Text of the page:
I've sometimes found that to be more relevant than what the two of you are doing with your own lives. I can't date clerks who grew up with no books in their home. Warm-hearted low-income earners who have made a conscious choice to avoid ye olde rat race, and who do quality things in their spare time, and who are of pretty much the same class status (I know, nobody likes to discuss this stuff, but) if you don't go peeking at tax returns? Those guys can be lovely.

If this is a class issue being framed as a financial one, I think that's a lot harder to deal with than a purely income-based issue. The only book on the topic I know of is Ruby Payne's Crossing the Tracks For Love, and it's a bit...facile, worth picking up on the cheap or via interlibrary loan, not worth rushing out and buying new tomorrow.

Is he open to being schooled on how to manage a mortgage, budget for home maintenance, and so on? Do you two see eye-to-eye on what you would do with a joint income that was yours? Are there any huge roadblocks here beyond you feeling squirmy about the difference in formal education and income? (I too can't understand why his line of work isn't portable; that's the only thing that seems odd.)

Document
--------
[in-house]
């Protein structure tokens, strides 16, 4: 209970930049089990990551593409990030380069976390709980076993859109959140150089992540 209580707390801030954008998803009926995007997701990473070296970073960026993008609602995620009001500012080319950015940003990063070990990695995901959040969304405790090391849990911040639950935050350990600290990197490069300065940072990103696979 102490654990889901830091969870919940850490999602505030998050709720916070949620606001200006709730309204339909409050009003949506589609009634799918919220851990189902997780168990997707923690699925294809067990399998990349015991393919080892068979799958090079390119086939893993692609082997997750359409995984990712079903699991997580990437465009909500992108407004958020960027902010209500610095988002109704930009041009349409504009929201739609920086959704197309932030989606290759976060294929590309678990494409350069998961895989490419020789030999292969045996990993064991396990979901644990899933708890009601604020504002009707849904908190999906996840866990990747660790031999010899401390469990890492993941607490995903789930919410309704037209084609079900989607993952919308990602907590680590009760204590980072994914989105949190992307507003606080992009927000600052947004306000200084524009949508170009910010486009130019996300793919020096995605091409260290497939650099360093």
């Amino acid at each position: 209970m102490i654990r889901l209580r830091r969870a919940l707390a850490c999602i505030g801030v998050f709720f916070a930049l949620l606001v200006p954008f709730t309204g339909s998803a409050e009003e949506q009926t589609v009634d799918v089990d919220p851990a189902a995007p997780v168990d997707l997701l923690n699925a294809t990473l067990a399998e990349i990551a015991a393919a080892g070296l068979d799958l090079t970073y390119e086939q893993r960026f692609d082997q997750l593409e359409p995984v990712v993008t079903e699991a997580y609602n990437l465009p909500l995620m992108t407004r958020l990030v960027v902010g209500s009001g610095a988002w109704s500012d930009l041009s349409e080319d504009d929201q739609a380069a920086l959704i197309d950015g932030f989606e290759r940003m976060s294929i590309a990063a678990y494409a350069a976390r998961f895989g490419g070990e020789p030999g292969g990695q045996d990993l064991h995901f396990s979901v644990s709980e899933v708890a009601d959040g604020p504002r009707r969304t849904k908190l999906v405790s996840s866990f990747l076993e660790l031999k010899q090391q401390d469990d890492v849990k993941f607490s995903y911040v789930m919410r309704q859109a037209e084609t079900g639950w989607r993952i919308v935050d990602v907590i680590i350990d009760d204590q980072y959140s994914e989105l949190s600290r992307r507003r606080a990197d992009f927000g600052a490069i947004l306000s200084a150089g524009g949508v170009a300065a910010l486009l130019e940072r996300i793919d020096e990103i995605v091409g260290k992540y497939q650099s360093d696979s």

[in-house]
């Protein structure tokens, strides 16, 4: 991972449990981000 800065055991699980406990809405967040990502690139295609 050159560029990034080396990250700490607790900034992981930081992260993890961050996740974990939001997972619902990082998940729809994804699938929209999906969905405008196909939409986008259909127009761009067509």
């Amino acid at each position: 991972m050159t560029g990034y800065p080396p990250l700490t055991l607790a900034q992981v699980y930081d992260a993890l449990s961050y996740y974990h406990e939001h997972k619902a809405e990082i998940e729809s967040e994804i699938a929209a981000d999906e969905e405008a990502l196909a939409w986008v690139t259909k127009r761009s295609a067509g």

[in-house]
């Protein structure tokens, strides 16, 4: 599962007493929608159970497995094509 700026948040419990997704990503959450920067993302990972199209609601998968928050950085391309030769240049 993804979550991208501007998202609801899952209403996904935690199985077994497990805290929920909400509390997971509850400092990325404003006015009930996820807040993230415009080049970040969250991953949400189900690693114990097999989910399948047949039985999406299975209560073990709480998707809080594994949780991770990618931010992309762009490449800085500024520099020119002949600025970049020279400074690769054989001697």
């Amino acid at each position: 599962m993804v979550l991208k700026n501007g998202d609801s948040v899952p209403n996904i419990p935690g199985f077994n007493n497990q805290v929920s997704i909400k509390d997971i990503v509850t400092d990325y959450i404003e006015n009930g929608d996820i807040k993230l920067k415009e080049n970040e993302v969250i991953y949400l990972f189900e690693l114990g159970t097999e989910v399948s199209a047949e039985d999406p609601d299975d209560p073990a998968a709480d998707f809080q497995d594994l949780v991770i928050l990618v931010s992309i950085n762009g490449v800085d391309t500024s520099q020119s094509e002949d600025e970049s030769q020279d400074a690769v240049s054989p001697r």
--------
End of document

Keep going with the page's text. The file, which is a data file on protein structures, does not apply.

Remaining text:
Life is way too short to give a toss about what other people think about matters that do not hurt anyone. That is a thing I think all kids should be kindly lectured on; I feel like I found out too late. And when I found out, I didn't even know I was doing it. Several years ago a neighbour came over, and, after a couple of glasses of wine, told me how much she admired me for "doing my own thing." Eh? "Look at you, you're just sitting here and (and here she had a very long list of ways in which she felt I was deviating from the norm), and you don't give a fuck! You don't care what people think! You just do what works for you!"

I am not a wild eccentric. Very little about my life had struck me as notably odd. But, as she rattled off her list, I could see how I might appear...different?...and certainly with no worries about not keeping up appearances for the bourgeoisie.